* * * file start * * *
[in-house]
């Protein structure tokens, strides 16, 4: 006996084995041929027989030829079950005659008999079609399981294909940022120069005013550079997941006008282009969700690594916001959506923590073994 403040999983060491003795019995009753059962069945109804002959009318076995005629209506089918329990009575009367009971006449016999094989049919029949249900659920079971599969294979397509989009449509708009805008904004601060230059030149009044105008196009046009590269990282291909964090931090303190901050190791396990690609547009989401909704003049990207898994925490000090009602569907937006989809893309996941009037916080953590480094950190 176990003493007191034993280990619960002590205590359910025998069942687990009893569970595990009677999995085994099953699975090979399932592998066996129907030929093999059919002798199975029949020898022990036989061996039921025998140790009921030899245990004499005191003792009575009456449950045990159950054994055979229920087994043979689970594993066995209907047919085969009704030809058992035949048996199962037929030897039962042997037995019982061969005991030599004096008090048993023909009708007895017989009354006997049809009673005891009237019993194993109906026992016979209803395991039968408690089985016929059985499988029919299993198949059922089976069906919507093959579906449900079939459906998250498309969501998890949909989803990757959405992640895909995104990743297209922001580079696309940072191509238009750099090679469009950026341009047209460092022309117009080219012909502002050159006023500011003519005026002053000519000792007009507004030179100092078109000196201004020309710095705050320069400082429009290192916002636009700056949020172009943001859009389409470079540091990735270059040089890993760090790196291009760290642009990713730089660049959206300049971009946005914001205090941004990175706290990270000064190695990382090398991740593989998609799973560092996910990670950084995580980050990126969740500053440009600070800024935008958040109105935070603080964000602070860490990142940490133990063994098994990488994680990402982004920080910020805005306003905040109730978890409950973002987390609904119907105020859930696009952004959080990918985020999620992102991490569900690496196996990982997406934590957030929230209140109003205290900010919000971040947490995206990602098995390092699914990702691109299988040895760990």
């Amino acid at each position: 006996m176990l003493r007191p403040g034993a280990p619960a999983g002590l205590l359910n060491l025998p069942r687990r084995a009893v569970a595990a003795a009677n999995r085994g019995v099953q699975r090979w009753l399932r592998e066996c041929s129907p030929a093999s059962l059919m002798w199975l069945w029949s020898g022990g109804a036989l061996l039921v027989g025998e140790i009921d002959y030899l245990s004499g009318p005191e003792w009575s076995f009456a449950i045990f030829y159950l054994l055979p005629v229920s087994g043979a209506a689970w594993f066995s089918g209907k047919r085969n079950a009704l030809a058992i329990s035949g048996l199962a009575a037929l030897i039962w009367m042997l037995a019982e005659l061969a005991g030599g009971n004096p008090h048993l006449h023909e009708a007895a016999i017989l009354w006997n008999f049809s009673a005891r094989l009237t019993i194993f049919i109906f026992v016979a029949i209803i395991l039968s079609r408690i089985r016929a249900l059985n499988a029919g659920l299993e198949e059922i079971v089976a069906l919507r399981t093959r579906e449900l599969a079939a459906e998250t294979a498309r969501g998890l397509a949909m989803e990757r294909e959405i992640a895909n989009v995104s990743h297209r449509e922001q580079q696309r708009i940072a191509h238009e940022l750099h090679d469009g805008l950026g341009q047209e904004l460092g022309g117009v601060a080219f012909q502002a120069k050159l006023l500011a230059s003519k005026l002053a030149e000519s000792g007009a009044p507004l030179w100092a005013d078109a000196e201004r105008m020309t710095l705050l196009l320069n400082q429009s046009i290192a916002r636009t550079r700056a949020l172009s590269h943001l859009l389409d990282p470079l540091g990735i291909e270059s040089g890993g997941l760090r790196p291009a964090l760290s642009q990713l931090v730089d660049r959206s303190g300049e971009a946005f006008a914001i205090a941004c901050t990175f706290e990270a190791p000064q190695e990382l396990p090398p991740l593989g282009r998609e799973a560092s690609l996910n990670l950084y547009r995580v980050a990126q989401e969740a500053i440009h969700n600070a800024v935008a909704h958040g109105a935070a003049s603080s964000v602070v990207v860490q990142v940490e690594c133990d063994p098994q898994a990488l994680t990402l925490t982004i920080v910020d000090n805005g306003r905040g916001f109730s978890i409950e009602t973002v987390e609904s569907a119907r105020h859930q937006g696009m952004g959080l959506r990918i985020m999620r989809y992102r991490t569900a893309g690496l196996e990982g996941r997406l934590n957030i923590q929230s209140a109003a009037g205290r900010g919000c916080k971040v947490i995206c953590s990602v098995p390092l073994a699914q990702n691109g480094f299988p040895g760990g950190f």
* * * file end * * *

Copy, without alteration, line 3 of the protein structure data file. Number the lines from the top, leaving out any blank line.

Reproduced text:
């Amino acid at each position: 006996m176990l003493r007191p403040g034993a280990p619960a999983g002590l205590l359910n060491l025998p069942r687990r084995a009893v569970a595990a003795a009677n999995r085994g019995v099953q699975r090979w009753l399932r592998e066996c041929s129907p030929a093999s059962l059919m002798w199975l069945w029949s020898g022990g109804a036989l061996l039921v027989g025998e140790i009921d002959y030899l245990s004499g009318p005191e003792w009575s076995f009456a449950i045990f030829y159950l054994l055979p005629v229920s087994g043979a209506a689970w594993f066995s089918g209907k047919r085969n079950a009704l030809a058992i329990s035949g048996l199962a009575a037929l030897i039962w009367m042997l037995a019982e005659l061969a005991g030599g009971n004096p008090h048993l006449h023909e009708a007895a016999i017989l009354w006997n008999f049809s009673a005891r094989l009237t019993i194993f049919i109906f026992v016979a029949i209803i395991l039968s079609r408690i089985r016929a249900l059985n499988a029919g659920l299993e198949e059922i079971v089976a069906l919507r399981t093959r579906e449900l599969a079939a459906e998250t294979a498309r969501g998890l397509a949909m989803e990757r294909e959405i992640a895909n989009v995104s990743h297209r449509e922001q580079q696309r708009i940072a191509h238009e940022l750099h090679d469009g805008l950026g341009q047209e904004l460092g022309g117009v601060a080219f012909q502002a120069k050159l006023l500011a230059s003519k005026l002053a030149e000519s000792g007009a009044p507004l030179w100092a005013d078109a000196e201004r105008m020309t710095l705050l196009l320069n400082q429009s046009i290192a916002r636009t550079r700056a949020l172009s590269h943001l859009l389409d990282p470079l540091g990735i291909e270059s040089g890993g997941l760090r790196p291009a964090l760290s642009q990713l931090v730089d660049r959206s303190g300049e971009a946005f006008a914001i205090a941004c901050t990175f706290e990270a190791p000064q190695e990382l396990p090398p991740l593989g282009r998609e799973a560092s690609l996910n990670l950084y547009r995580v980050a990126q989401e969740a500053i440009h969700n600070a800024v935008a909704h958040g109105a935070a003049s603080s964000v602070v990207v860490q990142v940490e690594c133990d063994p098994q898994a990488l994680t990402l925490t982004i920080v910020d000090n805005g306003r905040g916001f109730s978890i409950e009602t973002v987390e609904s569907a119907r105020h859930q937006g696009m952004g959080l959506r990918i985020m999620r989809y992102r991490t569900a893309g690496l196996e990982g996941r997406l934590n957030i923590q929230s209140a109003a009037g205290r900010g919000c916080k971040v947490i995206c953590s990602v098995p390092l073994a699914q990702n691109g480094f299988p040895g760990g950190f």